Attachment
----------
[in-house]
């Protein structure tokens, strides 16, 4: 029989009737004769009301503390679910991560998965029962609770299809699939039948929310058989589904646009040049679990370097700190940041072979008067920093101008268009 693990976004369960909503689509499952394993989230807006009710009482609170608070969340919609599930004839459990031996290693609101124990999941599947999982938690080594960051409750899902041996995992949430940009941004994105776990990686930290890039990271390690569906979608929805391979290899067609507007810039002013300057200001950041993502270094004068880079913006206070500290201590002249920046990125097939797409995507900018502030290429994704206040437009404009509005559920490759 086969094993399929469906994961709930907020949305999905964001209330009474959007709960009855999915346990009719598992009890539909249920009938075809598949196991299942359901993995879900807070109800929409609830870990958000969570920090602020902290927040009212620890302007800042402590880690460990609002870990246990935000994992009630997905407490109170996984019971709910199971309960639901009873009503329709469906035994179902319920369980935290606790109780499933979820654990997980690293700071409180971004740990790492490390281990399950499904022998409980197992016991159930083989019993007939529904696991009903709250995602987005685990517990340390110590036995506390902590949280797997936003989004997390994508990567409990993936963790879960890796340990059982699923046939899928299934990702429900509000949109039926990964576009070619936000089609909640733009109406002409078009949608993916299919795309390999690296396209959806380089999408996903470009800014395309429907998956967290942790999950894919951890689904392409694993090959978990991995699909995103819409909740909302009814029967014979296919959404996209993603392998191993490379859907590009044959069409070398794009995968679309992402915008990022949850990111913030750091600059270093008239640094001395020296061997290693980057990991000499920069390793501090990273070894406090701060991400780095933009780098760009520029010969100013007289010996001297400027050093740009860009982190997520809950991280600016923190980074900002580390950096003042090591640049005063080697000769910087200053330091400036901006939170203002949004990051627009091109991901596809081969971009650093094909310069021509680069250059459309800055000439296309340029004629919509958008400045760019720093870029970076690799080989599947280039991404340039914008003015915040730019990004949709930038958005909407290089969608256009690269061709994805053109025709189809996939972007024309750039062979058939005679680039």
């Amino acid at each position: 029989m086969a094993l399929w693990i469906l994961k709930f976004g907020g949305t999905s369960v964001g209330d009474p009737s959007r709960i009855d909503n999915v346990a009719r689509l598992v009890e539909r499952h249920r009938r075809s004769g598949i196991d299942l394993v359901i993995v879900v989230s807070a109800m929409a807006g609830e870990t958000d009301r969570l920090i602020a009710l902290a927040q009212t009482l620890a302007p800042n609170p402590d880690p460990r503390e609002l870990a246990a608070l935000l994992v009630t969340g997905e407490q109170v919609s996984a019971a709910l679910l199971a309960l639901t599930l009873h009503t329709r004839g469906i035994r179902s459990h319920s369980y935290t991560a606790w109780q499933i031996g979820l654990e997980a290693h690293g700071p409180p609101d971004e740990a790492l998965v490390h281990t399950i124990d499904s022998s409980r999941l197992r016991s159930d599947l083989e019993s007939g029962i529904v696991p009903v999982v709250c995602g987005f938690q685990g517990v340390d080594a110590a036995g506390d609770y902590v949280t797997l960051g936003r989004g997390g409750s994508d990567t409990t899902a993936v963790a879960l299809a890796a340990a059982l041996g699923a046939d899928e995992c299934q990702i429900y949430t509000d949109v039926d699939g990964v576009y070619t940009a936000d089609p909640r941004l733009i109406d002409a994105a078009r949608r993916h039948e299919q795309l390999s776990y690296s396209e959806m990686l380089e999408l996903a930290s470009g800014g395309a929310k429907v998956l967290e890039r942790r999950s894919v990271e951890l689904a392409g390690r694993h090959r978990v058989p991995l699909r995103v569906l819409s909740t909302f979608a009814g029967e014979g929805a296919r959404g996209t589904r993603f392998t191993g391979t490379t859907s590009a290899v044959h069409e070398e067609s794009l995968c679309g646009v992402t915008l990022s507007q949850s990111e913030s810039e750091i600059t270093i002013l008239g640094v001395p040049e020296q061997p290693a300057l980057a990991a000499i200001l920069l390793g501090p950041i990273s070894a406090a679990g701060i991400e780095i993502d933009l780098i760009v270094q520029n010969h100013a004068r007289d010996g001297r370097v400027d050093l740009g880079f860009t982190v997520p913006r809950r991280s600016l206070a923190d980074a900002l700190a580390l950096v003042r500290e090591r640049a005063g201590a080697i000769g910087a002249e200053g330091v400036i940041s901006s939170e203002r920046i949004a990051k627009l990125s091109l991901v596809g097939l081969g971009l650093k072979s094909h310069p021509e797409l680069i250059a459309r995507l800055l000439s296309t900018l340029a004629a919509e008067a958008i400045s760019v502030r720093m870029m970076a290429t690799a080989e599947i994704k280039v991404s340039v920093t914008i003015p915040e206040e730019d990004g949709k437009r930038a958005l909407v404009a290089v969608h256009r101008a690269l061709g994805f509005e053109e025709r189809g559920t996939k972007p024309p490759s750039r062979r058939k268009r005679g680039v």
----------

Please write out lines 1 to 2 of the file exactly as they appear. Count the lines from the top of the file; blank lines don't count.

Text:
[in-house]
């Protein structure tokens, strides 16, 4: 029989009737004769009301503390679910991560998965029962609770299809699939039948929310058989589904646009040049679990370097700190940041072979008067920093101008268009 693990976004369960909503689509499952394993989230807006009710009482609170608070969340919609599930004839459990031996290693609101124990999941599947999982938690080594960051409750899902041996995992949430940009941004994105776990990686930290890039990271390690569906979608929805391979290899067609507007810039002013300057200001950041993502270094004068880079913006206070500290201590002249920046990125097939797409995507900018502030290429994704206040437009404009509005559920490759 086969094993399929469906994961709930907020949305999905964001209330009474959007709960009855999915346990009719598992009890539909249920009938075809598949196991299942359901993995879900807070109800929409609830870990958000969570920090602020902290927040009212620890302007800042402590880690460990609002870990246990935000994992009630997905407490109170996984019971709910199971309960639901009873009503329709469906035994179902319920369980935290606790109780499933979820654990997980690293700071409180971004740990790492490390281990399950499904022998409980197992016991159930083989019993007939529904696991009903709250995602987005685990517990340390110590036995506390902590949280797997936003989004997390994508990567409990993936963790879960890796340990059982699923046939899928299934990702429900509000949109039926990964576009070619936000089609909640733009109406002409078009949608993916299919795309390999690296396209959806380089999408996903470009800014395309429907998956967290942790999950894919951890689904392409694993090959978990991995699909995103819409909740909302009814029967014979296919959404996209993603392998191993490379859907590009044959069409070398794009995968679309992402915008990022949850990111913030750091600059270093008239640094001395020296061997290693980057990991000499920069390793501090990273070894406090701060991400780095933009780098760009520029010969100013007289010996001297400027050093740009860009982190997520809950991280600016923190980074900002580390950096003042090591640049005063080697000769910087200053330091400036901006939170203002949004990051627009091109991901596809081969971009650093094909310069021509680069250059459309800055000439296309340029004629919509958008400045760019720093870029970076690799080989599947280039991404340039914008003015915040730019990004949709930038958005909407290089969608256009690269061709994805053109025709189809996939972007024309750039062979058939005679680039």